I’ve been coming to Dubai almost annually since I was 15 and my grandfather set up home here. I have to admit the fond memories were only family memories. Besides long nights watching Friends on TV and guzzling Coca Cola (neither of which had arrived in closed-market India), and the occasional trawl at the once-posh Al Ghurair mall, Dubai had little to offer me.
The only time I absolutely enjoyed Dubai was during its terrible recession. The sales were akin to daylight robbery. Designer handbags from the snobby Mall of the Emirates were a steal at 80 per cent discounts.
In less then five years, with a little help from friendly Abu Dhabi, Dubai has bounced back to being the Mecca of moolah. If earlier people who loved it would offer sensible reasons for enjoying the city (shopping and, well, shopping some more), Dubai is now being spoken of as a seriously cool place. Ask Karl Lagerfeld, the king peacock among designer big daddies, who picked opulent Dubai as venue for his last fashion show.
The Emirates and Saudi Arabia have always been a big market for European designer labels, each one compromising on their aesthetic to please the bling-loving Arab. A walk through Dubai Mall’s Shoe District is an eye-rubber with Chanel sandals spilling over with pearls, Mademoiselle Coco’s elegance-is-refusal mantra can take a break here. Dior’s crystals are so large you can touch up your lipstick looking at your feet.
The abaya has always been the luxury label’s bugbear. Sure the Arab woman is dressed head-to-toe in European goodies, but they are shrouded under the long black gown, a cultural must-do. In 2009, John Galliano for Dior, and then Carolina Herrera, Alberta Ferretti and Blumarine presented a line of couture abayas to lure in their most moneyed mesdames. They cost as much as US$10,000.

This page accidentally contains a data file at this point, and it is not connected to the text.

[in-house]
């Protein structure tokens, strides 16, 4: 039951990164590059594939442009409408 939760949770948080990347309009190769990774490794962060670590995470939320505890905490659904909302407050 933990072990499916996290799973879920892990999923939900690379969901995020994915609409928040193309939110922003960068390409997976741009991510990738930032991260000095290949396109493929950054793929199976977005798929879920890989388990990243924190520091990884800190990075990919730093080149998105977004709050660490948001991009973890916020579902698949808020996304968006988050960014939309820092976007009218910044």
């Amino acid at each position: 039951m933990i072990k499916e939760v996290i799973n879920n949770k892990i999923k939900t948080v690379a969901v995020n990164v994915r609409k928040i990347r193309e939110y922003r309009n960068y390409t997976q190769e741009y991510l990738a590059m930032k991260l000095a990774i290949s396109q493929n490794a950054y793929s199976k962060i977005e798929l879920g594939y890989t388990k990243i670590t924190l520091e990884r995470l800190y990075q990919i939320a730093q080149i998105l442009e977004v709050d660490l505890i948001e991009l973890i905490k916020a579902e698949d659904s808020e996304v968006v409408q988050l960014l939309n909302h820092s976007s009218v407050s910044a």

The abaya is as much a fashion tool as it is a political one. Much of Europe is patronising toward the abaya, France has even banned it if it covers the face. And yet Muslim women are showing no interest in giving it up. Instead they prefer to modernise it, adorn it, glamorise it and wear it as a symbol of absolute elegance.
The abaya’s long flowing silhouette is feminine and mysterious at once. The sheela — or the head scarf — is at its most chic when worn up high. The women often wear a basket woven with fake hair, resembling a large bird’s nest, and can take their up-do a foot high. They’re all Marie Antoinettes.
Lamya Abedin is one of the more popular abaya designers in Dubai. She presented a fashion show earlier this week at Dubai Mall’s Galeries Lafayette. A single row of chairs was lined up along the aisles, with a little table in the front, for virgin Mojitos, Pina Coladas and some kebabs and tiramisu. Across me sat an astonishingly beautiful woman, a local and successful entrepreneur I was informed, in the most stylish abaya I had seen — all black of course, with ivory lace roses appliques.
Abedin’s presentation could have been a couture presentation anywhere. Her abayas were all set in black, but with lace or crochet details, some with full batik motifs, many worn with a sash. Each piece from the collection could have been owned by any woman anywhere in the world, and worn as a long black dress or the most elegant overcoat.
The Arab woman — and her chosen dress — are symbols of modernity in a cultural paradigm. Something the rest of the world needs a little more of.
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